M. Night Shyamalan's 'Servant' Gives A Chilling Spin On Parental Grief This Thanksgiving [New York Comic-Con 2019]

A fine mist had settled on the damp streets of New York City on the first night of 2019's New York Comic-Con. It's the kind of gloomy, rainy night that evokes the eerie mood of many a M. Night Shyamalan movie. It's a fitting night to tease the Glass director's newest project and his latest foray into television: Apple TV+'s Servant. A psychological thriller series created and written by Tony Basgallop and executive produced by Basgallop and Shyamalan, Servant follows a Philadelphia couple (Lauren Ambrose and Toby Kebbell) in mourning after an "unspeakable tragedy" causes a rift in their marriage and leads them to open their home to a mysterious nanny (Nell Tiger Free).

Shyamalan took the stage at the Servant New York Comic-Con 2019 panel Thursday, alongside Basgallop and the series stars Ambrose (Six Feet Under), Kebbell (Kong: Skull Island), Free (Game of Thrones), and Rupert Grint (Harry Potter), to introduce the series to the world and debut a first official trailer that, fittingly, opens on a rainy night.

Servant Trailer Reaction

Shyamalan debuted the first official trailer for Servant to the crowd at New York Comic-Con Thursday, roughly three weeks before the rest of the internet gets to see it. The teases for this half-hour thriller series have been enigmatic, to say the least, with few details to be gleaned out of 30-second teasers that show a lifelike baby doll getting its diaper changed. But the trailer finally reveals just what's up with that creepy doll.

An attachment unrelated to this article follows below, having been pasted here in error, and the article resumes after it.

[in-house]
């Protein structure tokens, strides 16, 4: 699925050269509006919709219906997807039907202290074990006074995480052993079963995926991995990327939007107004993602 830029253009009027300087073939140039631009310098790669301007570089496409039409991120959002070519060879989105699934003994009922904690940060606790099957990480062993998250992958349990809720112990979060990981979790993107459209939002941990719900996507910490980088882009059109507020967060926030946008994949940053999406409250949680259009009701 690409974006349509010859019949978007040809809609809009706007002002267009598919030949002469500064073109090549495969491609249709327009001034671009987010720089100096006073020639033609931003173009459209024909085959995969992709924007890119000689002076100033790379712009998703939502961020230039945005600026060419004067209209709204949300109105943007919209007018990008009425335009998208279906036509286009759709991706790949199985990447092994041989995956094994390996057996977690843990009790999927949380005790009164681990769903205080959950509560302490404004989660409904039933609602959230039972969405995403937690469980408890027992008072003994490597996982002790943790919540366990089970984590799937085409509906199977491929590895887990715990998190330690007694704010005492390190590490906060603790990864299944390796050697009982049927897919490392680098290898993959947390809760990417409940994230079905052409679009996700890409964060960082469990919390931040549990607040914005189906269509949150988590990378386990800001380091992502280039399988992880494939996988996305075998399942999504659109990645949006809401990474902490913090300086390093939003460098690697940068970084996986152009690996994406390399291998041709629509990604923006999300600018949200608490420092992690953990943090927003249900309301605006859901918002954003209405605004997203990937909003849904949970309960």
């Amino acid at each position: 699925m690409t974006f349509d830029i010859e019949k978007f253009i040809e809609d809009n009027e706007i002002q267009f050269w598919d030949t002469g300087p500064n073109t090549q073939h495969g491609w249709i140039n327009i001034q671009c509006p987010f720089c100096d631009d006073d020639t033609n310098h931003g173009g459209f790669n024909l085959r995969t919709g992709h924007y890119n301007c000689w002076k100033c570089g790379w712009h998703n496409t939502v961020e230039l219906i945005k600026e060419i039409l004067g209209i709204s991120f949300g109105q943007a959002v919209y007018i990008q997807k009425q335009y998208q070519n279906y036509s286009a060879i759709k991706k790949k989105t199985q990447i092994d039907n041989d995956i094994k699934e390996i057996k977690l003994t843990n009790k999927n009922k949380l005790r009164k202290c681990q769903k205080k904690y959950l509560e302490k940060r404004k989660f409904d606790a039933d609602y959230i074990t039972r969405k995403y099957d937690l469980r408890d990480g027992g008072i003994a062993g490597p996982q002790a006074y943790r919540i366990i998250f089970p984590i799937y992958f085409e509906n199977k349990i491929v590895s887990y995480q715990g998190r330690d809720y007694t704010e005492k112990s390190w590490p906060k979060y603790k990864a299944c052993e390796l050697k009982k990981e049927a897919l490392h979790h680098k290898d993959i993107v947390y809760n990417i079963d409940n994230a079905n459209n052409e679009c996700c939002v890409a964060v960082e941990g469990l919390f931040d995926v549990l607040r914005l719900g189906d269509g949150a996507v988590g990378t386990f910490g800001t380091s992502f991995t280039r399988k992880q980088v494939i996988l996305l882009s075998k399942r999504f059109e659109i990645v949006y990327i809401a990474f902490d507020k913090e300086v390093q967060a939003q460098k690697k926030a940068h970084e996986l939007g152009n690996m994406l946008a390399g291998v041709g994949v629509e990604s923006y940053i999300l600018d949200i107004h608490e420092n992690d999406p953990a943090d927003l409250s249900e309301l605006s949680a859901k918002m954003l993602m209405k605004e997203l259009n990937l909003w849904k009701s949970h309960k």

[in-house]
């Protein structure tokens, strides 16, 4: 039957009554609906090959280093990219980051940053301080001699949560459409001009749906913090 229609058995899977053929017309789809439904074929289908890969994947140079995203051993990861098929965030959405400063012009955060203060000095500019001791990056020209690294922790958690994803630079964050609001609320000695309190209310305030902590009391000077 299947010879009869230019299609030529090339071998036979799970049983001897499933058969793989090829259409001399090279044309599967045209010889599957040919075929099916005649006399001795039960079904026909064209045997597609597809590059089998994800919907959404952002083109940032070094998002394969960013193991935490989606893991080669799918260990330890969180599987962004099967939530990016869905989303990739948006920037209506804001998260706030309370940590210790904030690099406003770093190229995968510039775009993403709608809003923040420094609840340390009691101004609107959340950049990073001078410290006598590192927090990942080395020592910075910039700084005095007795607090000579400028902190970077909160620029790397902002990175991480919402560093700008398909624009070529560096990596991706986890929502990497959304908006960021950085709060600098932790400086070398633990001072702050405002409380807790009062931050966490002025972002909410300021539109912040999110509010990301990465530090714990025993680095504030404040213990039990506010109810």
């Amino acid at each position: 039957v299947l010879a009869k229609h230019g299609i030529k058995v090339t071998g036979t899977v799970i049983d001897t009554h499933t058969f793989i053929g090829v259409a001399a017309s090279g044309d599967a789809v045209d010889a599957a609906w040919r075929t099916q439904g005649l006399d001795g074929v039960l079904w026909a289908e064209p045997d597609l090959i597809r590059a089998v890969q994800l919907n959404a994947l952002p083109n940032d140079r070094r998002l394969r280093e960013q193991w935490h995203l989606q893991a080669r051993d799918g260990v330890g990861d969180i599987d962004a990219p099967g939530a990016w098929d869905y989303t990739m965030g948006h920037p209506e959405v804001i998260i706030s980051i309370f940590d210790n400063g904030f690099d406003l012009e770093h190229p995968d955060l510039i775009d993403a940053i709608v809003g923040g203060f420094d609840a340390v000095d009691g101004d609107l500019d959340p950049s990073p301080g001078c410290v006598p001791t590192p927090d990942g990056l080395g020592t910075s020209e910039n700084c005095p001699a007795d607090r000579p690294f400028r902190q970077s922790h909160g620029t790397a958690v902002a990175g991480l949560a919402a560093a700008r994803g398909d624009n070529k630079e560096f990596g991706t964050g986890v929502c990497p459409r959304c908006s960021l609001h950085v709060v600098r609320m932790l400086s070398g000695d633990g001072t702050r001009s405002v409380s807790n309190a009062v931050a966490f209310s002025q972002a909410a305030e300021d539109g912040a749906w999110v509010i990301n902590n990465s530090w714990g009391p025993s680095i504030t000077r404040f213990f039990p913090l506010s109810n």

The trailer opens with a couple opening their apartment door to greet their new nanny (Free), a stoic woman named Leanne, whom Sean (Kebbell) and Dorothy (Ambrose) have hired to take care of their child. But while Dorothy is immediately elated with Leanne's rapport with the baby, Sean is less so. "Couldn't we have hired someone less...weird?" he asks, suspiciously. It soon becomes clear why: their baby is actually a lifelike doll that Dorothy has become convinced is real.

"The premise of this piece is that a couple lost a child and they're doing fringe therapy with a doll," Shyamalan described during the Servant panel. "It's a real therapy. [But] it gets so extreme that the mother decides to hire a nanny to take care of the doll. It's sad but also super funny... That's the kind of tone I'm interested in, like with Split and The Visit, where you're so scared you're laughing."

Sean's brother-in-law (Grint) provides some of that levity with his wry comments on Sean's scheme, but the trailer's sense of unease only mounts as Sean attempts to reason with Leanne only for her to brush him off and continue to treat the doll as if it's real. It culminates in a painfully tense dinner sequence where it becomes clear that there's something strange about Leanne.

It's a promisingly haunting trailer that plays like Rosemary's Baby meets The Boy. The uneasy mood, the grab-bag of mysteries, and the exquisite character tensions are all peak Shyamalan, who directs two episodes of the series. But I can't imagine how this tight premise can play across a multi-episode series. It feels almost better suited toward a movie, which the cast kept referencing as well, comparing Servant to a film or a play. We'll have to see if it succeeds when it premieres on Apple TV+ on November 28, 2019.